The Saluki is a naturally healthy breed with a life expectancy of 12 to 14 years. We aim to keep it that way.
Breed health surveys
The last SGHC Saluki Health Survey was undertaken in 2018 and a summary of the results can be downloaded here, along with the results of the previous survey from 2013:
The next survey is planned for 2021.
The latest Kennel Club breed health survey can be viewed here:
Three most prevalent fatal health conditions
The most prevalent causes of death, analysed from the survey were:
Cancer view here.
Heart disease view here. The actions of the breed clubs and breeders have succeeded in considerably reducing incidence in the last few years.
Specific health concerns
The health survey did not identify any particularly prevalent conditions; view here: see section on morbidity.
A small number of cases of autoimmune hypothyroidism have been identified over the last five years. We are also aware of a few likely carriers of this heritable disease. A new voluntary code of breeding has been agreed between the Kennel Club and the Northern Saluki Club, to help ensure a reduced incidence in the future: view here, and here.
"My dog has/had a health condition"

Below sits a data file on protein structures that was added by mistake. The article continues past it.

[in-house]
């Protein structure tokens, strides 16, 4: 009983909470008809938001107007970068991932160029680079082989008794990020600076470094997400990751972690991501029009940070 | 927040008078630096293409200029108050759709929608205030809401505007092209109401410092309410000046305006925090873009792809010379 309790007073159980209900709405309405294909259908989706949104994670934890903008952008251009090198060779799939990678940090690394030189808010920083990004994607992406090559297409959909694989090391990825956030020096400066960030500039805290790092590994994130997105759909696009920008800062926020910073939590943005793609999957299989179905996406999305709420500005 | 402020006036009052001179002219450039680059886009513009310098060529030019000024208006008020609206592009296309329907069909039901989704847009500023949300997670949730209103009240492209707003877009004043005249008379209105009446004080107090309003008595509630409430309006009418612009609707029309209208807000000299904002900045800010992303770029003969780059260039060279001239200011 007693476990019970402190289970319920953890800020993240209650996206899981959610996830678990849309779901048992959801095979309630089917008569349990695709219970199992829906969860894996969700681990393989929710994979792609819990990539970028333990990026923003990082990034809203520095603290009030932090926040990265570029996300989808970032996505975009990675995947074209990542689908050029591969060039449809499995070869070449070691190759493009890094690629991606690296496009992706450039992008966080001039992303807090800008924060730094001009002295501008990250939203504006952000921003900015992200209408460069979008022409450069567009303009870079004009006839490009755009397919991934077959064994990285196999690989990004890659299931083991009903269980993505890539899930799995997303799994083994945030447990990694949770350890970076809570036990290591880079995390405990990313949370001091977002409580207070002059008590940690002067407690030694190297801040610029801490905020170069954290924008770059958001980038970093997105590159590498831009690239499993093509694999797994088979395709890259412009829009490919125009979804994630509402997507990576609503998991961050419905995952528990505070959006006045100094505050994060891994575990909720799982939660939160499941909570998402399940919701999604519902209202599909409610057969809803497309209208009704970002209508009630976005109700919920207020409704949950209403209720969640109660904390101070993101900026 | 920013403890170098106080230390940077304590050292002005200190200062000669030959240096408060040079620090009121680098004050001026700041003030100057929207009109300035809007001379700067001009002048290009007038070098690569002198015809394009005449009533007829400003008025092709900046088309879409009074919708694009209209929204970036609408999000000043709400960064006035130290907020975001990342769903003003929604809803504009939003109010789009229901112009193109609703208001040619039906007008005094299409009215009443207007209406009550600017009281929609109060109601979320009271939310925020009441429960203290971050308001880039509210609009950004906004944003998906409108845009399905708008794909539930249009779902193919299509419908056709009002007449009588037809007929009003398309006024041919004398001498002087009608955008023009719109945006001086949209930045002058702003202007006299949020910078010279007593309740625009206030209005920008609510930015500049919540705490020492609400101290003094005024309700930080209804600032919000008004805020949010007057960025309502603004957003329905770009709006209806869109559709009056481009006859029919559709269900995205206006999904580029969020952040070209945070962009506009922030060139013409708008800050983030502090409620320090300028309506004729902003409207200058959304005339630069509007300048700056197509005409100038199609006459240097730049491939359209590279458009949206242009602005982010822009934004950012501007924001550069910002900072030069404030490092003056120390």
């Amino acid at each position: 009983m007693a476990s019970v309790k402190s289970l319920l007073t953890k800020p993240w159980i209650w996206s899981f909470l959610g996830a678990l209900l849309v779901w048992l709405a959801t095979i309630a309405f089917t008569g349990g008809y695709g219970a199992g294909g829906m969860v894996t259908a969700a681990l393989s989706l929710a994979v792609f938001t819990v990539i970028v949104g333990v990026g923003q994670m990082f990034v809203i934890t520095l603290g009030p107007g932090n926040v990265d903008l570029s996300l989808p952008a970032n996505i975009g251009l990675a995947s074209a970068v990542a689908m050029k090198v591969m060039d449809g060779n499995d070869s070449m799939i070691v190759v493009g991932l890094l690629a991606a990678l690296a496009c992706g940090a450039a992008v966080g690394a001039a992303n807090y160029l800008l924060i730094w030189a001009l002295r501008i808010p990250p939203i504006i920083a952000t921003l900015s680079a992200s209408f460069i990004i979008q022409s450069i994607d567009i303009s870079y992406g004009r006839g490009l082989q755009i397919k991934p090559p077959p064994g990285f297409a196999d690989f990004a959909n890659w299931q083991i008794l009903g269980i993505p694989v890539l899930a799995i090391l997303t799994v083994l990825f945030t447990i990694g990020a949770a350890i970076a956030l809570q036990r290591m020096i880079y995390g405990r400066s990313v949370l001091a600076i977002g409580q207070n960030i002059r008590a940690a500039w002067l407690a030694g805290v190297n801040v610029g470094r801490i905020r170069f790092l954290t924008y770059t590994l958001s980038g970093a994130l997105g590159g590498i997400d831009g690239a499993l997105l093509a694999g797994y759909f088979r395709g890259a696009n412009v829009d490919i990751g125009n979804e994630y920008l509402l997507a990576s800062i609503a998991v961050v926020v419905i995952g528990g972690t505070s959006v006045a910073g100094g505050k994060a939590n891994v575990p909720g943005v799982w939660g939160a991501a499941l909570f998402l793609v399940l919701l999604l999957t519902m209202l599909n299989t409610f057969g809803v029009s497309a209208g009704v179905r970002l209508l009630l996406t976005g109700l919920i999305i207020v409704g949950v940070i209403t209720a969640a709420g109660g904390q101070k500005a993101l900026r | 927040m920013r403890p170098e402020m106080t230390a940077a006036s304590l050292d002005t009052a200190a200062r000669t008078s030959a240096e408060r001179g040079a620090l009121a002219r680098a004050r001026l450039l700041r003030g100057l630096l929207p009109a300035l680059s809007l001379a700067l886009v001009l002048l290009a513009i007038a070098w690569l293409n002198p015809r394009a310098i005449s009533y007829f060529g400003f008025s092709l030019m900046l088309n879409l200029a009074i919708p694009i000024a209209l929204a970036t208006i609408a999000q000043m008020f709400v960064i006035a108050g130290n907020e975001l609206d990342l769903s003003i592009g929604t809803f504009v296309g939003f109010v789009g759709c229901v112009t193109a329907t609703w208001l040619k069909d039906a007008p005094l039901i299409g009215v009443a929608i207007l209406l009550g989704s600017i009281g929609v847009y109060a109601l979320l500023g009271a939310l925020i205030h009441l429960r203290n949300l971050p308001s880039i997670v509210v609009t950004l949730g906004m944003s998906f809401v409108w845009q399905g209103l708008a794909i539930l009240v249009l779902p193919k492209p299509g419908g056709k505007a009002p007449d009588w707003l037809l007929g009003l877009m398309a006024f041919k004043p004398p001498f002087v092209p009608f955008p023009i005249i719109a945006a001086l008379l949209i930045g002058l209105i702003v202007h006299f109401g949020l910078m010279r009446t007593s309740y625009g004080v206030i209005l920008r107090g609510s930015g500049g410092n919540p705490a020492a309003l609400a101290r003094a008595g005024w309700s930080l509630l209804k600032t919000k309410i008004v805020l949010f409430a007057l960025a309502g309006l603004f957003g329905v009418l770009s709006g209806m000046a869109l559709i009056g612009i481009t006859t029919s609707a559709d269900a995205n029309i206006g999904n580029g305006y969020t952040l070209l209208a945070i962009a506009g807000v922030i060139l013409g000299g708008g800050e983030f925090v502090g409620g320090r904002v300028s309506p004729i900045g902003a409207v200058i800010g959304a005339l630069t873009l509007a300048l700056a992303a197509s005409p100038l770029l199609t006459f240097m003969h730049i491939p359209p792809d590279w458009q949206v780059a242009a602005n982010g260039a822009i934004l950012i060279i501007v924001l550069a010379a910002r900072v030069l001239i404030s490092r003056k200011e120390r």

Please advise your breed health coordinator (BHC) at email@example.com.
Your data will be treated with complete confidentiality by the BHC and the Animal Health Trust (AHT). Your information is vital in assisting health action plans for future generations.
Saluki DNA database
The Animal Health Trust is maintaining a Saluki DNA database which will enable them to undertake research into problems our breed may encounter in the future. We need as many owners as possible to participate to make this work as useful as possible. It is particularly important to store DNA from dogs closely related to dogs affected by a potentially inherited condition, and those which are bred from.
We also hope to achieve a full sequencing of the Saluki genome in the near future: see here.
Saluki complete blood count (CBC)
The Saluki CBC is similar to Greyhounds. These differ from most other breeds. It is a common laboratory test, prior to surgery, and as a diagnostic aid: results here. It is particularly important for your vet to understand the implications on anaesthesia.
There is presently considerable debate relating to raw or non-raw diets, and on the effects of grain-free dog food. Advice will be added here in the near future. More here.
Especially for Breeders
Kennel Club assured breeders scheme: For puppy buyers.
Kennel Club coefficient of breeding tool: click here.
Saluki voluntary breeding code: click here.
Breed Health Coordinator (BHC)
Your current BHC is John Davies, who can be contacted at firstname.lastname@example.org for any information or advice you may need.
See the BHC blog here.
Click here to view.